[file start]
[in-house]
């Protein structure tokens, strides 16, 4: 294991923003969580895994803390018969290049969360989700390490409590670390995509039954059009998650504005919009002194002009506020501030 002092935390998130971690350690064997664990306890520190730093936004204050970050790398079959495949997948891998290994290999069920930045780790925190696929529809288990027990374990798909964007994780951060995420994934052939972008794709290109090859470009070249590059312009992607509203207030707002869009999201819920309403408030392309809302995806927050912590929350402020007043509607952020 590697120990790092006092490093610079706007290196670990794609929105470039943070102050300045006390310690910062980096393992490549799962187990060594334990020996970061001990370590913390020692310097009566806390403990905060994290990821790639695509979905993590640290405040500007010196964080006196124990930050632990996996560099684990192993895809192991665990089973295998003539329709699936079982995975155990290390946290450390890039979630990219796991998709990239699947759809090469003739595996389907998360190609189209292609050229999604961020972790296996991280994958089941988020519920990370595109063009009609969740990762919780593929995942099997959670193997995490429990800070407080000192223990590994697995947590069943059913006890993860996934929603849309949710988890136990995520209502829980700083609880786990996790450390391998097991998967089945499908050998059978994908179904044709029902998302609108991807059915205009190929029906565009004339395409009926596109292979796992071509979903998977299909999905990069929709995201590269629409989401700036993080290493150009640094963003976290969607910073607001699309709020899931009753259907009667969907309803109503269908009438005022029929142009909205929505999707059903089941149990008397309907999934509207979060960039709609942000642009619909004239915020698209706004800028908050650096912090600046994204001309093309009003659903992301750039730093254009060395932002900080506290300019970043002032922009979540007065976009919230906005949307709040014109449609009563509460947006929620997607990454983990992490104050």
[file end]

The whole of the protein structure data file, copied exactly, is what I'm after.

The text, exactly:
[in-house]
């Protein structure tokens, strides 16, 4: 294991923003969580895994803390018969290049969360989700390490409590670390995509039954059009998650504005919009002194002009506020501030 002092935390998130971690350690064997664990306890520190730093936004204050970050790398079959495949997948891998290994290999069920930045780790925190696929529809288990027990374990798909964007994780951060995420994934052939972008794709290109090859470009070249590059312009992607509203207030707002869009999201819920309403408030392309809302995806927050912590929350402020007043509607952020 590697120990790092006092490093610079706007290196670990794609929105470039943070102050300045006390310690910062980096393992490549799962187990060594334990020996970061001990370590913390020692310097009566806390403990905060994290990821790639695509979905993590640290405040500007010196964080006196124990930050632990996996560099684990192993895809192991665990089973295998003539329709699936079982995975155990290390946290450390890039979630990219796991998709990239699947759809090469003739595996389907998360190609189209292609050229999604961020972790296996991280994958089941988020519920990370595109063009009609969740990762919780593929995942099997959670193997995490429990800070407080000192223990590994697995947590069943059913006890993860996934929603849309949710988890136990995520209502829980700083609880786990996790450390391998097991998967089945499908050998059978994908179904044709029902998302609108991807059915205009190929029906565009004339395409009926596109292979796992071509979903998977299909999905990069929709995201590269629409989401700036993080290493150009640094963003976290969607910073607001699309709020899931009753259907009667969907309803109503269908009438005022029929142009909205929505999707059903089941149990008397309907999934509207979060960039709609942000642009619909004239915020698209706004800028908050650096912090600046994204001309093309009003659903992301750039730093254009060395932002900080506290300019970043002032922009979540007065976009919230906005949307709040014109449609009563509460947006929620997607990454983990992490104050």